Joel Black was named chair of the GASB effective July 1, 2020. His seven-year term concludes June 30, 2027.
Prior to joining the GASB, Mr. Black was the partner in charge of the audit practice at the accounting firm Mauldin & Jenkins, LLC, in Atlanta. In that capacity, he oversaw the audit practice of the firm’s eight offices throughout five states, including the work of more than 300 employees. Mr. Black also led the firm’s government professional practice group covering more than 400 public sector clients. He led engagements for diverse government clients from communities of fewer than 10,000 residents to states and state agencies, large counties and cities, school districts, and special-purpose entities with multibillion-dollar budgets.
Mr. Black joined Mauldin & Jenkins in 2004 as a director. He was named partner in 2005 before his appointment to partner in charge of the audit practice in January 2019.
Previously, he worked for KPMG LLP from 1992 to 2004.
Congressman Earl Blumenauer has been at the forefront of progressive political leadership in Oregon and nationally for over four decades. He started his career in public service while still a college student, leading the campaign to lower the voting age both in Oregon and at the national level. During his time in local government as an Oregon State Legislator, Multnomah County Commissioner, and Portland City Commissioner, Congressman Blumenauer was a key player in leading the charge for ethics reform, environmental protection, and transportation innovation to create a more livable community. In Congress, Earl Blumenauer has tirelessly worked to solve some of America’s toughest problems. Whether it’s advocating for compassionate immigration reform, fighting for women’s reproductive rights, investing in our nation’s crumbling infrastructure, reforming our drug laws, or making sure everyone has access to high quality, affordable health care, Blumenauer stands apart for his creative, innovative, and effective leadership.
Emily Brock serves as Director of GFOA’s Federal Liaison Center, where she leads coalition and advocacy efforts of the Public Finance Network in Washington DC. Her advocacy includes anticipating and responding to federal legislative and regulatory activities that impact the finance functions of state and local governments and public sector entities including tax reform, municipal securities disclosure and public pension and benefit issues. Emily also serves as staff on GFOA’s Debt Committee, working with committee members to develop best practices that promote sound financial practices for local, state and provincial governments.
Thomas P. DiNapoli is the 54th Comptroller of the State of New York. A life-long Long Islander, Tom was raised in a middle-class, union household and saw the value of hard work and stretching every dollar in the example set by his parents.
In 1972, Tom won his first election and served as a trustee on the Mineola Board of Education, becoming the first 18-year-old in New York State to hold public office. He attended Hofstra University, earning a bachelor's degree in history and graduated magna cum laude in 1976. He worked in the telecommunications industry for 10 years and attended night classes to earn his master's degree from The New School University's Graduate School of Management and Urban Professions.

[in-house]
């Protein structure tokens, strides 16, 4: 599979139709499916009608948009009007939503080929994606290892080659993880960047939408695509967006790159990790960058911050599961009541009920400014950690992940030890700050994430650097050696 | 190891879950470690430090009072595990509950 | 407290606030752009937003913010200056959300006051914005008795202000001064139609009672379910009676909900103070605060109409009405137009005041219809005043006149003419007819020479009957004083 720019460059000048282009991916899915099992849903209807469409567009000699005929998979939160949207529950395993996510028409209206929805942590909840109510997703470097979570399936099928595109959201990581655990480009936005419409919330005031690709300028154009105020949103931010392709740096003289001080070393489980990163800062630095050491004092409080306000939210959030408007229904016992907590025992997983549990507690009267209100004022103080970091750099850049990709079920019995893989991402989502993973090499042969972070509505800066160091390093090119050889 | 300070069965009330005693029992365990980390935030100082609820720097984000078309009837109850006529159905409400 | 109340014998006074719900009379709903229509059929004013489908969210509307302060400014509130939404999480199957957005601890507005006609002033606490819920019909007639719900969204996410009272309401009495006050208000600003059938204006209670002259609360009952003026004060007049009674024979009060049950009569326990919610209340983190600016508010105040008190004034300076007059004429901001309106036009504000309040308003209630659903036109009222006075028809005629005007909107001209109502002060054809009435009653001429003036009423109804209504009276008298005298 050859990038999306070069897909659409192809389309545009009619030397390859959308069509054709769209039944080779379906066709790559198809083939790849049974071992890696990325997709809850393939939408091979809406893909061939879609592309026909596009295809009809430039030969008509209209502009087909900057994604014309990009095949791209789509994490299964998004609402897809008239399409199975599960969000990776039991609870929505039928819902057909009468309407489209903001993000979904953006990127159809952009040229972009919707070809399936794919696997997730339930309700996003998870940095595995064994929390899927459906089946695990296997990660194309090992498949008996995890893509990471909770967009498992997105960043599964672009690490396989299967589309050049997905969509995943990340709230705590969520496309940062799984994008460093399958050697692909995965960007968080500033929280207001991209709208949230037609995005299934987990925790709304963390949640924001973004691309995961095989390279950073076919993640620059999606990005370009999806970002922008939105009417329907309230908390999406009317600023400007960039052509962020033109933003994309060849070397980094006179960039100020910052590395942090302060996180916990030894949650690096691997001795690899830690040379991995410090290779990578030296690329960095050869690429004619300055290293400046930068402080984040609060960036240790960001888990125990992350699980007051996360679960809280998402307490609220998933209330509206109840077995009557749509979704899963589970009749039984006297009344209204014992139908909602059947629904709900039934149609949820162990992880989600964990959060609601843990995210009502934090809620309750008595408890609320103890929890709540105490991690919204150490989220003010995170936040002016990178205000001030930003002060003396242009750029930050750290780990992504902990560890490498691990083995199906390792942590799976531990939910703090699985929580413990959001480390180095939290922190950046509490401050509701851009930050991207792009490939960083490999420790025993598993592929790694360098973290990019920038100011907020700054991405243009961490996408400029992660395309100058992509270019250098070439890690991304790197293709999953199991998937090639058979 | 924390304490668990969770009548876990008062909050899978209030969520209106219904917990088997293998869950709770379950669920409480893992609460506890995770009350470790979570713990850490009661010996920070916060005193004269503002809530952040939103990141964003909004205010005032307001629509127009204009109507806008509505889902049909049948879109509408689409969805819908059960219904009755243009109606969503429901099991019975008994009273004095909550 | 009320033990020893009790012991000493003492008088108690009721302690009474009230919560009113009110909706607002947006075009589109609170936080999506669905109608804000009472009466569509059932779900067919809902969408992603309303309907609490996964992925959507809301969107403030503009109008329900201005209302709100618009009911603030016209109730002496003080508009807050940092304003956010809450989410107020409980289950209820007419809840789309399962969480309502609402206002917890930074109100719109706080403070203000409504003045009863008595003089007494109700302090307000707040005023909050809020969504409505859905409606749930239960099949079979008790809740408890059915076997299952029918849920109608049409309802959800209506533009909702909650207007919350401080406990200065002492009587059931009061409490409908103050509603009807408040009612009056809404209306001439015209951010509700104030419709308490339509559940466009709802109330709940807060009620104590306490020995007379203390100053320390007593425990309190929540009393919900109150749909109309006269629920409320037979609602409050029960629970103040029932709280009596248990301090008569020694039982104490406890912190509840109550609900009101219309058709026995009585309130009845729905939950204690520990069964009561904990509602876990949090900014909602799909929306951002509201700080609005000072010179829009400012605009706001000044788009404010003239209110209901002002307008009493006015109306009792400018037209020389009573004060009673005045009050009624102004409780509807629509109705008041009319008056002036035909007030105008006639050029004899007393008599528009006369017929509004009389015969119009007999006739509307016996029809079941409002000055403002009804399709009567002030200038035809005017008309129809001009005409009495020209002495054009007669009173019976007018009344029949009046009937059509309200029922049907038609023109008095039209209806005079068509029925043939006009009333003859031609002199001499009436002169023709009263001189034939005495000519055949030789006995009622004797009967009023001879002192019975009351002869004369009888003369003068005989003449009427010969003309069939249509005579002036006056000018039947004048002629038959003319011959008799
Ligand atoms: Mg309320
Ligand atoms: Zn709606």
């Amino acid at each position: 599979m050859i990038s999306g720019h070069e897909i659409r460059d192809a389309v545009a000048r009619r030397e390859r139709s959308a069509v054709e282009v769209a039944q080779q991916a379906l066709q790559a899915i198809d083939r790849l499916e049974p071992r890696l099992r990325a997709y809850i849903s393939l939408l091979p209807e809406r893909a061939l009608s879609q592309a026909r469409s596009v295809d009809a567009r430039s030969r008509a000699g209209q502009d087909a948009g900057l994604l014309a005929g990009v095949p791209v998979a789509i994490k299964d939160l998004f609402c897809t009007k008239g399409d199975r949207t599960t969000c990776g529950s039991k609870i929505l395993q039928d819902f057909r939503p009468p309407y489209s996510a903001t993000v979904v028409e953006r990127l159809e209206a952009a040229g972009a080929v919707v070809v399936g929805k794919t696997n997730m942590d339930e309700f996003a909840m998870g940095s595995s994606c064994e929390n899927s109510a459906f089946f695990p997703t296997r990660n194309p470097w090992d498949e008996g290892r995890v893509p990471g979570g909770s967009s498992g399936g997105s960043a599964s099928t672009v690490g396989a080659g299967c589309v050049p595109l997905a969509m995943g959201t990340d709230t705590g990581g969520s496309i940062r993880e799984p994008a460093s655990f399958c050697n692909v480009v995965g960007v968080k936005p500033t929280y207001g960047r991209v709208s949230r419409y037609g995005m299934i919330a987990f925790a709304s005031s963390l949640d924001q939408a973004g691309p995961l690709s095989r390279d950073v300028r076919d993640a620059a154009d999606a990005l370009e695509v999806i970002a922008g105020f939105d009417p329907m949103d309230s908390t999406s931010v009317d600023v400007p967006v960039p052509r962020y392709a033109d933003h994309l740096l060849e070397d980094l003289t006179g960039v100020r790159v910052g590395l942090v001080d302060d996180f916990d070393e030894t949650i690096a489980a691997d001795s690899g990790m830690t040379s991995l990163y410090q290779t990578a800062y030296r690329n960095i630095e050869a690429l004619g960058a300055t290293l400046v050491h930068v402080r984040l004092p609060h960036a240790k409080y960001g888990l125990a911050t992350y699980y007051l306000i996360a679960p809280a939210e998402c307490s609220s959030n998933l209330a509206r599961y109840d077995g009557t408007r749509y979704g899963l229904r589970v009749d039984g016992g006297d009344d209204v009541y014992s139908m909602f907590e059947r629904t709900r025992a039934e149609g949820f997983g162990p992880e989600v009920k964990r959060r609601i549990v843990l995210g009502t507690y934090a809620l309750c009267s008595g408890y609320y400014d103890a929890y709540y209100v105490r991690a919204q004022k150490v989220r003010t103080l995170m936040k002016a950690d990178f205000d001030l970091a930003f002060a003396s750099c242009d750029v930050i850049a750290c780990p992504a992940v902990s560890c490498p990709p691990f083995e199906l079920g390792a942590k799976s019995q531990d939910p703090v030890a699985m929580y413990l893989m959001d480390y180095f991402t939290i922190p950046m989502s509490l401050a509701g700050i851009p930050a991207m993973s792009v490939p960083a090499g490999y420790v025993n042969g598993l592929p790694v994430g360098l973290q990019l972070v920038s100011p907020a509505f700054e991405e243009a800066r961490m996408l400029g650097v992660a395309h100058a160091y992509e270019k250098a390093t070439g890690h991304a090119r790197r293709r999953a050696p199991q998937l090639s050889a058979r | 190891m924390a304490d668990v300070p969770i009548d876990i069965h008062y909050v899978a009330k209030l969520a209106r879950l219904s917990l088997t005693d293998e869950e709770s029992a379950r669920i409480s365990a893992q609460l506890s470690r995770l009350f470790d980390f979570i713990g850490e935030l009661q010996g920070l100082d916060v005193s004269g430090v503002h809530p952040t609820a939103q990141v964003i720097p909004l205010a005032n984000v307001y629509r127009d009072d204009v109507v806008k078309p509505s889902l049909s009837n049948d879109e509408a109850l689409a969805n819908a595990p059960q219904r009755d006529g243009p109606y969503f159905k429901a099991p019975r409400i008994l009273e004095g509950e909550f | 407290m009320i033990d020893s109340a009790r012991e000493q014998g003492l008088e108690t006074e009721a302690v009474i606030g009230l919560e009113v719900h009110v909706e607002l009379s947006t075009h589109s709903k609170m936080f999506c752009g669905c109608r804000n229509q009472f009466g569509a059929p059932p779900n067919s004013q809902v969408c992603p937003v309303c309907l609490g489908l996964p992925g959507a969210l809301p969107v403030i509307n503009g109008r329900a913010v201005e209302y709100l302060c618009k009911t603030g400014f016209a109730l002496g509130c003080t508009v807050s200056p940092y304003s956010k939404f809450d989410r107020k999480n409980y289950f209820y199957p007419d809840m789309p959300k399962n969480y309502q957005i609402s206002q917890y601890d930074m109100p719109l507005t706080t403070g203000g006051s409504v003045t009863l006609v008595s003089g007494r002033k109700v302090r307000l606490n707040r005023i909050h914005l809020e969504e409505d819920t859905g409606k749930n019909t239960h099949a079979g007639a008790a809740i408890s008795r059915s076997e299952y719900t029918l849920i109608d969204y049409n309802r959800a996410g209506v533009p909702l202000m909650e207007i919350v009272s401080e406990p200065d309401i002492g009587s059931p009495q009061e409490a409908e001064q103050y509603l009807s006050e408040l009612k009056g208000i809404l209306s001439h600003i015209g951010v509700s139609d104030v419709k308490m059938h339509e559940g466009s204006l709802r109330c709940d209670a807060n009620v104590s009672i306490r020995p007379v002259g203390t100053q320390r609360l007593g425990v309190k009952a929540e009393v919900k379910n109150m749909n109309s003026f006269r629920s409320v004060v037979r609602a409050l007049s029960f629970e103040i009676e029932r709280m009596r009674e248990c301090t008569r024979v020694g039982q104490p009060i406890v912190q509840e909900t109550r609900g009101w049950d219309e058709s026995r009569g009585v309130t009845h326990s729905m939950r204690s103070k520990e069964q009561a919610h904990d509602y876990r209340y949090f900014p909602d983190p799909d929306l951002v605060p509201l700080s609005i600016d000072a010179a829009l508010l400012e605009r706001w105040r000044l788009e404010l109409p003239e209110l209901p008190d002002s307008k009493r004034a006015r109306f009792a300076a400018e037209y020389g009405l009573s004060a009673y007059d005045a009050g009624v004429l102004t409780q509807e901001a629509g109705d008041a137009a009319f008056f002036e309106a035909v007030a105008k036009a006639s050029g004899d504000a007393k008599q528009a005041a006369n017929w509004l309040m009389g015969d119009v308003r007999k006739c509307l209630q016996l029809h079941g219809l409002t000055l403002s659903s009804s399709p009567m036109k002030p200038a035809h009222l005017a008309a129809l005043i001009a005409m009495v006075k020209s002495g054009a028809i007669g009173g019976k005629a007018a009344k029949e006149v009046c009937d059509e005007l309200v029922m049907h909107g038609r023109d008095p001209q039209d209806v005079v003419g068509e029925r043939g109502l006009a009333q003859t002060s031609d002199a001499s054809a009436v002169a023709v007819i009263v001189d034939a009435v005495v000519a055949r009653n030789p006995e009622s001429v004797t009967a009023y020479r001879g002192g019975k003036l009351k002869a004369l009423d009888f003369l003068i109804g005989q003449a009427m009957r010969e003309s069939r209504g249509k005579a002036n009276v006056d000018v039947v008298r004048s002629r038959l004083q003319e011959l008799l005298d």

In 1986, he ran for the New York State Assembly and was elected to represent the 16th District in northwestern Nassau County for the next 20 years. Tom was elected State Comptroller on February 7, 2007, by a bipartisan majority of the State Legislature. He was elected Comptroller by New York's voters in 2010, 2014 and 2018.
Sean Dougherty is a Senior Advisor at the OECD, where he gives policy advice focusing on emerging market economies, fiscal federalism, and inclusive growth. He is a specialist in development economics and international trade, and an Adjunct Professor at the Paris School of Economics. He co-authored the OECD’s first economic surveys of both China and India, and has written extensively on both economies, as well as on Latin American economies, notably Mexico. Previously, he led the team that carries out the OECD's annual Going for Growth benchmarking of member country economic policies, and he oversaw the extension of that exercise to cover non-member G-20 countries.
Before joining the OECD, he worked at The Conference Board in New York City, where he covered emerging economies and carried out a study of global innovation for the US National Science Foundation. An American citizen, Dougherty holds a doctorate and master's degree in economics from the Paris School of Economics and University of Pennsylvania, respectively, as well as a bachelor of science from the Massachusetts Institute of Technology. He is originally from Texas. He can be followed on Twitter at @econecho.
Shelby Kerns is Executive Director of the National Association of State Budget Officers (NASBO). Prior to coming to NASBO, Kerns served as Deputy Director at the Idaho Department of Labor, having previously worked in the Idaho Division of Financial Management from 2009-2019 (the state's budget office). In her prior position as Budget Bureau Chief, she led staff in developing, presenting, and advocating for the Governor’s Executive Budget. As a past member of NASBO, Kerns served for two years on the association’s Executive Committee.
Earlier in her career, Kerns was executive director of the Idaho Rural Partnership, program director at the Idaho Association of Realtors, and assistant executive director of the Idaho Wool Growers Association.
Kerns received a master’s degree in business administration from Northwest Nazarene University and a bachelor’s degree in political science from the University of Idaho.